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When we left the intrepid travellers Tindómë had just been knocked off her horse by a rock dislodged by the storm. Her last conscious thought before she hit the ground was ‘How embarrassing…’

Now to

Chapter 14, In The Blood.
Rated PG
Word Count 2,520
Beta speakr2customrs
Disclaimer as Chapter One.

Previous chapters are here.

Chapter Fourteen - In the Blood

Haldir concentrated on making sure his horse kept his footing as the flash of lightning was followed quickly by some small rocks and stones falling from one wall of the ravine they were currently exploring. He thought it looked much like the others, to be honest, and held little hope of it providing them with a path onwards and upwards.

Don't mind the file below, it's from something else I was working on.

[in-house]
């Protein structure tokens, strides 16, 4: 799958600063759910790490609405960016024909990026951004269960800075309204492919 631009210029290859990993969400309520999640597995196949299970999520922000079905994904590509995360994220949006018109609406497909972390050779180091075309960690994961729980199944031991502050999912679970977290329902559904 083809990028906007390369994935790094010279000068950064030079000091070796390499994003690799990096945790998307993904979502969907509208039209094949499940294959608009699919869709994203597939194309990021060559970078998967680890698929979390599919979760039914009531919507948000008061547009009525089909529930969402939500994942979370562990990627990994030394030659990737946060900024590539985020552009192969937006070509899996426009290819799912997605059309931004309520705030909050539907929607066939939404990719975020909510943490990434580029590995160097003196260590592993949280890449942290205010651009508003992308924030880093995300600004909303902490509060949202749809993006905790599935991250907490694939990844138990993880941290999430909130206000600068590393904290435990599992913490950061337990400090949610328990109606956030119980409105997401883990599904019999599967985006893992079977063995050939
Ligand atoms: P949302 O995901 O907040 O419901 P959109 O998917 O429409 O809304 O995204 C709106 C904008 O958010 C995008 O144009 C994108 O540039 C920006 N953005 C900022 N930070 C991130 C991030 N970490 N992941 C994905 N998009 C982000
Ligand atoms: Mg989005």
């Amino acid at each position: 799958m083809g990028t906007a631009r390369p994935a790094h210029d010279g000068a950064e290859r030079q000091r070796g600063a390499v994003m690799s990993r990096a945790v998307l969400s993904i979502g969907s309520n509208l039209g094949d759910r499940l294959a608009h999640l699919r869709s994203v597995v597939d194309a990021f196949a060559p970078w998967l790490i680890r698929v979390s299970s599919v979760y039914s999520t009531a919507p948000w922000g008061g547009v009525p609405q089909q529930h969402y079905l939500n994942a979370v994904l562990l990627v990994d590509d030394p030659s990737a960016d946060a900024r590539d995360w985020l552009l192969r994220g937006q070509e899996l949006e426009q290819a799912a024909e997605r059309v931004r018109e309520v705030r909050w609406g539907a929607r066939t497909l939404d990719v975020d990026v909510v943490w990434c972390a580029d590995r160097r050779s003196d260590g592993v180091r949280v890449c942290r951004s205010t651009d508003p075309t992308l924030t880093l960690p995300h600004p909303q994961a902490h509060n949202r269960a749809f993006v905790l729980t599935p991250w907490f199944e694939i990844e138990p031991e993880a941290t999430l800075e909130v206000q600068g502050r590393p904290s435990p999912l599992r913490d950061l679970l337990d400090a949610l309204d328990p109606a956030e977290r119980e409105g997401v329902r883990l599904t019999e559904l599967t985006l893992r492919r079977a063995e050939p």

It wasn’t until Tindómë’s horse whinnied that he turned back to where she rode a few yards behind. Except that she no longer rode. Her horse stood over her and she lay on the ground amongst some of the fallen stones. She was very still. It was clear that she was not about to stand and shake herself before remounting.

In the seconds it took to dismount and reach her Haldir’s thoughts raced. ‘She cannot be dead! Rumil will never forgive me… Surely this is not the way she is meant to find the entrance to Mandos’ Halls…’

Her cloak had fallen over her face. He pushed it back with one hand whilst his other hand felt her neck for a pulse.

Yes. The pulse was still strong but her face was white and her eyes were closed. He spoke her name, and gently shook her, but there was no response.